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Jean Bonnet Tavern, Bedford, PA

The outside of the Jean Bonnet Tavern.

A ghost-eye view of the front of the Jean Bonnet Tavern.

Four miles west of Bedford, Pennsylvania is the Jean Bonnet (bo-nay') Tavern, which has hosted travelers since the mid-1700's.  The Jean Bonnet Tavern has seen it all - war, peace, crime, rebellion, trade, Indian raids and westward migration as the nation grew. The tavern occupies a very strategic spot, sitting at the base of the eastern side of the Allegheny Mountains at the intersection of the Forbes Road (Route 30) and Glades Pike (Route 31). Those roads follow old Shawnee trading paths and are still the major east-west highways through the region.

The tavern is renowned for its old world charm, history, rustic decor and great food.  It is also famous for its ghosts and hauntings.

In 1742, the French built a small fort and trading post here to carry on trade with the Shawnee. It was abandoned during the French and Indian War. The British constructed a building on top of it and there has been one there ever since. The real Jean Bonnet bought the property from the British in 1779 and built the current structure using the thick stone walls of the fort as the foundation. Those stone walls are the walls of the downstairs restaurant today. The Jean Bonnet Tavern was very successful.  Anybody headed west over the mountains stopped here.  It was the last place to outfit and prepare before heading into the frontier. Soon, it became a hub for commerce, exploration, socializing, politics - and justice.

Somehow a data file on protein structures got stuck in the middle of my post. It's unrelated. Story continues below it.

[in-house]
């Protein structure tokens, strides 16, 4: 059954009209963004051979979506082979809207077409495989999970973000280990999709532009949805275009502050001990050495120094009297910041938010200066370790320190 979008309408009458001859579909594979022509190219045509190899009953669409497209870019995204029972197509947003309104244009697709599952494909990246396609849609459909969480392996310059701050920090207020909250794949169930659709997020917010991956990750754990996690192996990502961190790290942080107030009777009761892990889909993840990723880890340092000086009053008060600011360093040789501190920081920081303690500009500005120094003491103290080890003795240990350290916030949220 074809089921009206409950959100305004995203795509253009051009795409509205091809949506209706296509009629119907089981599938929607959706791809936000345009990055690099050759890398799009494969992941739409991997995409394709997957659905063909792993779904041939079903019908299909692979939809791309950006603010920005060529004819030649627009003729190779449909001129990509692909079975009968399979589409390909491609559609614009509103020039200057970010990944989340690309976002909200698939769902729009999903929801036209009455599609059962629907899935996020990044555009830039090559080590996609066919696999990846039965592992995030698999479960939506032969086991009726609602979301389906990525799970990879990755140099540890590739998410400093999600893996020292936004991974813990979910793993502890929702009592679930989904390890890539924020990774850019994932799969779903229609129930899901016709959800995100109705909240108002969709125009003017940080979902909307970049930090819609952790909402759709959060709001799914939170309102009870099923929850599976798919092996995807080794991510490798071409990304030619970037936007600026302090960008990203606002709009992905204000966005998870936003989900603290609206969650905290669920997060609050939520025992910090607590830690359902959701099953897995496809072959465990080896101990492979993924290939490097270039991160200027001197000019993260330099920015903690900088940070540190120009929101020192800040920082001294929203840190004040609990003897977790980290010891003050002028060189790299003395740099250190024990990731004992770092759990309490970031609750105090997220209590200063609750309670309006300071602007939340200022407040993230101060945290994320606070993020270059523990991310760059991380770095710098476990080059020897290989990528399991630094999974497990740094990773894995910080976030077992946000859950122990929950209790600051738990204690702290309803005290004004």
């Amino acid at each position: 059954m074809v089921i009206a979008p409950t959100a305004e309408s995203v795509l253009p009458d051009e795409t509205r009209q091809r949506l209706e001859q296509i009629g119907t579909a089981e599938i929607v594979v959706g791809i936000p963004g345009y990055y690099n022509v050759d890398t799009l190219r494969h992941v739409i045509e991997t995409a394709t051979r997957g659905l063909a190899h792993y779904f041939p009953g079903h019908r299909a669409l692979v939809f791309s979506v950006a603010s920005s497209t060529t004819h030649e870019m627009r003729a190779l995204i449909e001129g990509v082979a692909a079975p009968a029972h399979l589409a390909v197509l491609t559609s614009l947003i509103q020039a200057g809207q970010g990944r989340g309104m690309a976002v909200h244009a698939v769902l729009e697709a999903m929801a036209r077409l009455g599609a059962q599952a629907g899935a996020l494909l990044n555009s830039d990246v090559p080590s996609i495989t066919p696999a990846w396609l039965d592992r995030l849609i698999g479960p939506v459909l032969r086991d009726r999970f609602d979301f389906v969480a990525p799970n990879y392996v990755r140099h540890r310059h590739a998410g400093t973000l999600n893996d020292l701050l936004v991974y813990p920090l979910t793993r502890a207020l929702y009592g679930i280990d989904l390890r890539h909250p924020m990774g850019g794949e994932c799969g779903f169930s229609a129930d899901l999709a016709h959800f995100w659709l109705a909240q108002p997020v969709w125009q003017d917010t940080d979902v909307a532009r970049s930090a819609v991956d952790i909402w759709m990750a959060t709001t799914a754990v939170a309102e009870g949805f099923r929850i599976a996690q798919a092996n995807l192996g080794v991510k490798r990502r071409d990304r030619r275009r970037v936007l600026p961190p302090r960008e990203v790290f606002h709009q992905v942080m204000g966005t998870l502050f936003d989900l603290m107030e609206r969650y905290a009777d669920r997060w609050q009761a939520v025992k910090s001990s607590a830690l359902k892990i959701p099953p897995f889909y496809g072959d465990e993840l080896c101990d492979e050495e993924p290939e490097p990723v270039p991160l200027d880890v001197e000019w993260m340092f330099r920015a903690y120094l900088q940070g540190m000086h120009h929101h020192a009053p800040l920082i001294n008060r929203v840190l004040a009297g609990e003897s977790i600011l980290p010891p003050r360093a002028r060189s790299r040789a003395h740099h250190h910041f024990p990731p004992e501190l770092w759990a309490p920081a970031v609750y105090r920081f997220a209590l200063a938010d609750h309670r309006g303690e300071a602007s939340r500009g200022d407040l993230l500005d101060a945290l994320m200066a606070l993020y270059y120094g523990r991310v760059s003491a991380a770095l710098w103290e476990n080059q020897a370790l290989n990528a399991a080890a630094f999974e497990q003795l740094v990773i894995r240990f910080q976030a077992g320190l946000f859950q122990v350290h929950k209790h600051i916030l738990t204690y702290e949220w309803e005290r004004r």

The basement dining room of the Jean Bonnet Tavern.

Part of the main dining room with the gallows of the French spy highlighted.  There is also a good view of the original French fort walls.

It was a meeting place for both sides during the Revolutionary War. It survived the Indian raids of 1780 that savaged the region. Later, it was a gathering spot for farmers involved in the Whiskey Rebellion of 1794.  Federal troops sent to quell the rebellion, led by President George Washington himself,  encamped near the grounds. That was the one and only time the Commander-in-Chief has led troops in the field.